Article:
Thursday, July 14, 2016

Installing a Shockwave Horn on an SV650

Banshee Shockwave

The shockwave is the newest horn from Screaming Banshee. It’s smaller, lighter, cheaper, and most importantly, louder!

I’ve had very loud horns on my motorcycles and cars before. They were kind of frustrating since they only had one sound: crazy loud. One of the things I like about the shockwave is how it has two loudness modes. The first with a quick tap is normal 100db, but with a long press it is the full 123db! Nice to say “hi” and another to say “look out!”.

It was easy to install this horn on my SV650 and it is MUCH louder than the stock. I ended up putting it on the left side of the engine since there isn’t room above the fender in the stock location.

These are the tools I used to install the horn on my SV650.

Banshee Shockwave

Banshee Shockwave

The contents of the Shockwave box. The horn itself, connecting wires, connectors, and mounting hardware. My box included an extra mounting bracket shown on the left.

Banshee Shockwave

Here is a close-up of the back of the horn with the dipswitches for changing the function of the horn and the 25amp fuse.

Banshee Shockwave

1) Remove the side panels with the 4mm hex

Banshee Shockwave

2) Remove the two seat bolts with the 6mm hex

Banshee Shockwave

3) Disconnect the battery with the Philips screwdriver

Banshee Shockwave

4) With the 6mm hex, remove this bolt on the left side of the frame.

Banshee Shockwave

5) Crimp the round connector onto the black ground wire.

Banshee Shockwave

6) Put the ground wire on the inside of the bolt and horn mount, so it connects to the raw metal of the frame.

Banshee Shockwave

7) Use the short mounting bracket and the blue loctite.

Banshee Shockwave

8) Put the mounting bolt and washers on the other end using loctite again. Tighten the bolt in the frame.

Banshee Shockwave

9) Mount the horn on the bolt and make sure there is a gap between the horn and the engine. Tighten with the 14mm wrench.

Banshee Shockwave

10) Attach the wiring harness to the back of the horn.

Banshee Shockwave

11) Crimp the flat connectors onto the end of the blue wires.

Banshee Shockwave

12) Route the blue wires around the frame and radiator to the front of the bike where the stock horn is plugged in. Detach the wires from the stock horn and connect to the new blue wires.

Banshee Shockwave

13) Crimp the other round connector onto the red wire. Route the red wire along the frame back to the battery.

Banshee Shockwave

14) Connect the red wire to the battery and tighten. Reconnect the negative side of the battery.

15) Reattach the seat and side panels.

Banshee Shockwave

16) Use the zip ties to secure the cables to the bike. I attached mine to the frame.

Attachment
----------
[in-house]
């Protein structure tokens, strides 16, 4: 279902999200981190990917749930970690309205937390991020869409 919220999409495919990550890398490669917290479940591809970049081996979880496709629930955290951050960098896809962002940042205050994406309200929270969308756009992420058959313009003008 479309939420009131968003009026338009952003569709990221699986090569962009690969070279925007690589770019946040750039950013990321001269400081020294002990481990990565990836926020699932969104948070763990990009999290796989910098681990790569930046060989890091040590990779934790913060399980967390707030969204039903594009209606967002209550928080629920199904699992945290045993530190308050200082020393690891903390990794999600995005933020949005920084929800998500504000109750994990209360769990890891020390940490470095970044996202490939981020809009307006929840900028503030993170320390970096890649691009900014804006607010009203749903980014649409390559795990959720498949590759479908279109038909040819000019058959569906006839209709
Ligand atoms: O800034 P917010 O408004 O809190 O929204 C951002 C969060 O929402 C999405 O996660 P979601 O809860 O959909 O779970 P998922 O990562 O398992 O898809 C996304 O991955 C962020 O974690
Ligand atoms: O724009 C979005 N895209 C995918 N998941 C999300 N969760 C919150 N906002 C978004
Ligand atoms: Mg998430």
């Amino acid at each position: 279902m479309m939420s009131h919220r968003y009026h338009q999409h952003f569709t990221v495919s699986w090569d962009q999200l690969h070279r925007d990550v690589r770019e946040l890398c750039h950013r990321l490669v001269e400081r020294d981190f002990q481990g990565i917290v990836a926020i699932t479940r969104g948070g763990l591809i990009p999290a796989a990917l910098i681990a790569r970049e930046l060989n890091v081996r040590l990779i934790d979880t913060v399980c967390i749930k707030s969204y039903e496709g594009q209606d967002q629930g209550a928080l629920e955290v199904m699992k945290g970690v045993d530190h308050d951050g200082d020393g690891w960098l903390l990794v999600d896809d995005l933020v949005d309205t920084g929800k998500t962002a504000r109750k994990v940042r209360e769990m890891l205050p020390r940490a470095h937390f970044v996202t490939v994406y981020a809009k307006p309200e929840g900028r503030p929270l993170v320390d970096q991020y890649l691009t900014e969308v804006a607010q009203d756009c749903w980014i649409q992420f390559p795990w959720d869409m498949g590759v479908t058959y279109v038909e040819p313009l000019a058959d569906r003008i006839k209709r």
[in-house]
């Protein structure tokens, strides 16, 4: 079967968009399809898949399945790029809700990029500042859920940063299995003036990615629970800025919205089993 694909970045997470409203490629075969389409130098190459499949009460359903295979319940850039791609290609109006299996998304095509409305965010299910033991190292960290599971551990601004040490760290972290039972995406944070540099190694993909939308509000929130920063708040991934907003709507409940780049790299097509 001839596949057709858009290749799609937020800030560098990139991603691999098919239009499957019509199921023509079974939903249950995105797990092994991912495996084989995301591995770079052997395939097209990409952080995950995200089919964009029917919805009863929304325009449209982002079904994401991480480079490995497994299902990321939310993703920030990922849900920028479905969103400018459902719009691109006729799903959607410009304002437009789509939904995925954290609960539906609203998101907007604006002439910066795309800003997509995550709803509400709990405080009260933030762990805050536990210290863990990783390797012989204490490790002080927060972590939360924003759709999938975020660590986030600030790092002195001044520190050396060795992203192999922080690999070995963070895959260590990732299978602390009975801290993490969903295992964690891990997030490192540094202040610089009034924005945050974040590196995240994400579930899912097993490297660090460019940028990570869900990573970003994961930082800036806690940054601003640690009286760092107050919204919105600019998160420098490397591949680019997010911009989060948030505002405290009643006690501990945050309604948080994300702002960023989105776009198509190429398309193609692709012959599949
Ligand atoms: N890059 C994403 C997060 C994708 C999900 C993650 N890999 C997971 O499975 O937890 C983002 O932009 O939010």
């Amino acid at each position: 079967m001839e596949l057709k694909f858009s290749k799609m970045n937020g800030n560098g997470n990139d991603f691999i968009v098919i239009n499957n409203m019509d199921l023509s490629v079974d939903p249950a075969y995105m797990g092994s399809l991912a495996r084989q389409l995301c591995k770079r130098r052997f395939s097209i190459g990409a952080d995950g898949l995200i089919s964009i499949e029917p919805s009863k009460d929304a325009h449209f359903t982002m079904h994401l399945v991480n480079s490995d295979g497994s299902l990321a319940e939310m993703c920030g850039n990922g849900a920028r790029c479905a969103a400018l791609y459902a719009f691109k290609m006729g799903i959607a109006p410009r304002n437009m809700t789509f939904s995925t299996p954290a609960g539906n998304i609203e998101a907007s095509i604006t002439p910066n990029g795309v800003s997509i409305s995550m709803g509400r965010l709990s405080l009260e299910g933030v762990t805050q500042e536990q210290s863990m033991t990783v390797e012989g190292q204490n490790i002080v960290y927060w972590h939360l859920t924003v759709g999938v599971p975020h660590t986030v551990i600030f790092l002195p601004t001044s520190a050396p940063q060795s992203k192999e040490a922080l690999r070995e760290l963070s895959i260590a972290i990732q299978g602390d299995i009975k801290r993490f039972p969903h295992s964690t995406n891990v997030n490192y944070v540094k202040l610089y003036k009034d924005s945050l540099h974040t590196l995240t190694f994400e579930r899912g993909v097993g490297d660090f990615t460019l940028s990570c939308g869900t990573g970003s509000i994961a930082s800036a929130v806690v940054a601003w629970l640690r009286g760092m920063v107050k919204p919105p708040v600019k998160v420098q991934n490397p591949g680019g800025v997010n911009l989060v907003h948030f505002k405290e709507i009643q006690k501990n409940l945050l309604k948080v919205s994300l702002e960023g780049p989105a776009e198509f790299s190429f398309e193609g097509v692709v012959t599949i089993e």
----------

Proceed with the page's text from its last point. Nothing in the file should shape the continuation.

Banshee Shockwave

17) Test your new horn and use it wisely!

Banshee Shockwave

The total install time was less than 20 minutes. It was one of the easiest mods to my SV yet.

While I received this horn as a demo unit in exchange for this post, I liked it so much I bought another one.

Get your horn at: https://screaming-banshee.com/ 

Until July 20, 2016, there is also a Kickstarter going at: https://www.kickstarter.com/projects/846667950/shockwave-the-first-smart-motorcycle-warning-syste

8 comments:

  1. Good write-up Chris. I've not had much luck with the durability of the red plastic material on the flat connectors myself, they tend to move after a bit, exposing the wire. I used the Stebel horns before, quite loud but they didn't last long for me. Hope this horn works out good and reliable for you.

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    1. The stebel are loud. I had them on my BMW. This one is louder which I didn't think was really possible. I hope it is reliable as well. The feature I like it a normal and loud horn in the same install.

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  2. I have the older, Kickstarter version of the horn. It still requires the original horn and adds a small electronic module and the air horn. It was sitting on a shelf for years and is half installed on the Ural (for the last year or so). Maybe I should go out and finish the install…

    Nice write up and a clean installation.

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    1. Wow, you are almost as bad as me for installing stuff. Maybe 2016 will be your year to finish it.

      Thanks. I'm glad you liked the write up.

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  3. I have considered a louder horn myself and were looking at this same make and model. Thanks for the review. :)

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  4. I've had a Stebel on my V-Strom since Pat Hahn and I wrote up a horn test article for the MMSC's website in 2008. For what it's worth, it's been perfectly reliable for almost 60k miles. I don't use it much, though, because horns are like loud pipes: inaudible under most conditions. Pat and I found that all of the horns we tested worked fine right next to the driver's window in moderate traffic, but from behind or in front of the vehicle you couldn't hear the damn things inside a 1998 Ford Escort station wagon. A real car would be far better sound-proofed than my old Escort. If you are counting on noise for safety, you might as well carry a rabbit's foot, too. Consider how well the rabbit's foot worked for the rabbit.

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    Replies
    1. Your post convinced me that a loud horn may not help much when dealing with vehicles.

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